How to Stop Your Cockapoo Digging

Even the sweet, innocent look on your Cockapoo’s face isn’t going to calm you down when you see that his digging has ruined your garden again. Some dogs dig more than others and some might suddenly start this annoying habit after having never shown any interest in digging before.

This can make your garden look a real mess but it will also mean that he is tramping dirt into the house as well. Overall, it is the kind of habit that we want our Cockapoos to stop doing in any way that we can.

Before looking at possible solutions, it is important to, first of all, understand why he is doing this in the first place. There are a number of possible reasons for this that you need to think about.

Why Is Your Cockapoo Digging?

  • Anxiety or stress. If your Cockapoo is going through a difficult time then digging may be his way of dealing with it. This is a likely cause if he has moved house lately, there is a new pet in the home or he is dealing with some other sort of major upheaval.
  • One of the biggest issues with Cockapoos is that they get bored easily. If he has been spending too much time stuck in the house or garden then digging is a possible result. If he digs when he is left alone then this is the first reason that you should consider.
  • Similar to the last point, if he is alone in the garden for a long time then he may find that digging helps him to forget his loneliness. Cockapoos are friendly and sociable dogs so if you notice that he is alone in the garden a lot then this could be the cause of the problem.
  • Other breeds of dog will tend to dig holes for instinct, especially those that have a history as hunting dogs. This isn’t so common a reason with Cockapoos but if you can’t find a specific cause for his digging then you might have to chalk it down to pure instinct.
  • To hide food and toys. Another possibility is that he wants to hide some food and toys for later. If it is food that he is hiding in holes then try giving him less with each meal, so that there is nothing left over for him to try and hide away. He may also do this if he fears another dog taking his food, so making each dog eat alone can solve the problem.
  • To cool down. Some dogs will dig on very hot days in order to look for cooler soil to lie on top of. This is a possible cause if you notice that he digs relatively shallow holes that he can fit into when it is hot.

What Are the Possible Solutions?

The best solution usually becomes obvious once we understand why he is digging in the first place. For example, in the case where he is trying to hide left-over food then giving him less food could solve it.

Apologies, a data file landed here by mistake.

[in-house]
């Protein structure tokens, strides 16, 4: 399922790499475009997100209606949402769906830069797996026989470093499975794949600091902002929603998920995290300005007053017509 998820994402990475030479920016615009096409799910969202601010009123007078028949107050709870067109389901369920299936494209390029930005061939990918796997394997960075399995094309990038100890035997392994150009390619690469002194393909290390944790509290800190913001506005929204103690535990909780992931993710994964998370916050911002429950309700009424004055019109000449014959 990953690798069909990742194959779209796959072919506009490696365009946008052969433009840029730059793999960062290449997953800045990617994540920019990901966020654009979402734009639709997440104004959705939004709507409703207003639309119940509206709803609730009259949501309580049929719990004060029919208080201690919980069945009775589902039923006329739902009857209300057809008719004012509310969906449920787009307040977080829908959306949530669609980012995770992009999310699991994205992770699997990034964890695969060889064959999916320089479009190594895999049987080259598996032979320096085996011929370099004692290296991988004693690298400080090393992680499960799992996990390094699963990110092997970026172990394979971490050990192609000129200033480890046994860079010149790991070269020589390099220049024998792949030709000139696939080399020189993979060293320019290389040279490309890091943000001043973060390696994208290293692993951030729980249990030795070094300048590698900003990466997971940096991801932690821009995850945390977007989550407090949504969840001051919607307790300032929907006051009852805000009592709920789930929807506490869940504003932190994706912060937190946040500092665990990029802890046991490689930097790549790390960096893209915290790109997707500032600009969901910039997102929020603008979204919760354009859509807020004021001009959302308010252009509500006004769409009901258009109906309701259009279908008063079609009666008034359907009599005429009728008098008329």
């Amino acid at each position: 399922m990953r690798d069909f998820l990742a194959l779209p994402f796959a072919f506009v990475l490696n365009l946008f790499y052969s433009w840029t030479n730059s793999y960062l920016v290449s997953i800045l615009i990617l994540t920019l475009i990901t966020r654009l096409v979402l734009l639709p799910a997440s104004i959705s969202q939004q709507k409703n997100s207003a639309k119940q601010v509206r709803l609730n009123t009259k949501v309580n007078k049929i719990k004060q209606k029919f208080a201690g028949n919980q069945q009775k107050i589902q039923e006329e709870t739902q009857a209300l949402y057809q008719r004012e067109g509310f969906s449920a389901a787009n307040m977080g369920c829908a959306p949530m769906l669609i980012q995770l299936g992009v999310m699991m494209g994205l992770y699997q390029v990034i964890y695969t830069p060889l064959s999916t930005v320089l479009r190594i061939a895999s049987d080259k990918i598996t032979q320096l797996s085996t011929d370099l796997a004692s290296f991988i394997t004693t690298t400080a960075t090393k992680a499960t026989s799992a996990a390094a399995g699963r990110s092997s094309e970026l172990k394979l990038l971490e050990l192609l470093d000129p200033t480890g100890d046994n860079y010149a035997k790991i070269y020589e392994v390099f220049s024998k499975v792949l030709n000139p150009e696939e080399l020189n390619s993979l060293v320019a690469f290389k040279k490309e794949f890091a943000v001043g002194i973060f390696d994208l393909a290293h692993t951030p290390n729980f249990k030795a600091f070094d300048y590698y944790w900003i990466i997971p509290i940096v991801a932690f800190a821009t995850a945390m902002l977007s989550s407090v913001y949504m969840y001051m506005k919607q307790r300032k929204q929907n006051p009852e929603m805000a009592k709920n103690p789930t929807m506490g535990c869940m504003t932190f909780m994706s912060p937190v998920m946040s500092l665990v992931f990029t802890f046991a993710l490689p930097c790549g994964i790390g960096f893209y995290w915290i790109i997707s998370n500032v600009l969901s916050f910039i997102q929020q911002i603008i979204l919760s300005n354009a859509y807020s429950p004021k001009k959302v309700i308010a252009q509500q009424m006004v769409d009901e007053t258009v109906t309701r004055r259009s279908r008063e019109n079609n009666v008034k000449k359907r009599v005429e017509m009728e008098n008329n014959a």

However, there are also other, more general solutions to think about as well.

  • Give him an area to dig. If you are happy for him to dig in a specific part of the garden then why not let him go ahead? You just need to make sure that he is in the right spot and can’t get access to anywhere else where we could cause damage.
  • Pave the garden. It might seem like something of a drastic solution but putting down paving or decking will ensure that he can’t dig like before. The downside to this is that if you don’t deal with the underlying cause then he might start on some other sort of destructive behaviour instead.
  • Keep him company. Do you often leave him alone out in the garden? If you do then it may be that he just needs some more company. Try playing with him outside and discouraging him from digging if he tries to start.
  • Train him. This could be an opportunity for you to give him some extra training sessions. There are a number of ways of doing this, such as using positive reinforcement techniques. If you don’t feel comfortable with this then why not look for a dog training expert to do it for you? With this approach you get the satisfaction of knowing that he is learning how to behave better.
  • Don’t leave him in the garden alone. This is the same sort of idea as paving over the garden, and it has the same sort of risks. If he has always had the freedom to wander into the garden then you could simply try closing the doors. Some dogs will just accept this change to their lifestyle but others may get upset.
  • Put chicken wire in the holes. Another interesting tactic that has been successful in some houses is to put chicken wire in the holes that he digs. It seems that dogs don’t like the feel of this material and may stop their digging habit as a result of finding it in their holes.

Summary

No-one wants to see their garden ruined by a dog that won’t stop digging. At first this might seem like an impossible problem to solve but the truth is that there are some simple solutions that you can try.

To get started, you need to spend some time thinking about why he is doing this. There is a good chance that you find a fairly obvious reason once you do that.

Next, you can choose from the list of potential solutions in order to get him to stop. Of course, you might need to try one or more solutions until you are successful in getting him to stop digging.

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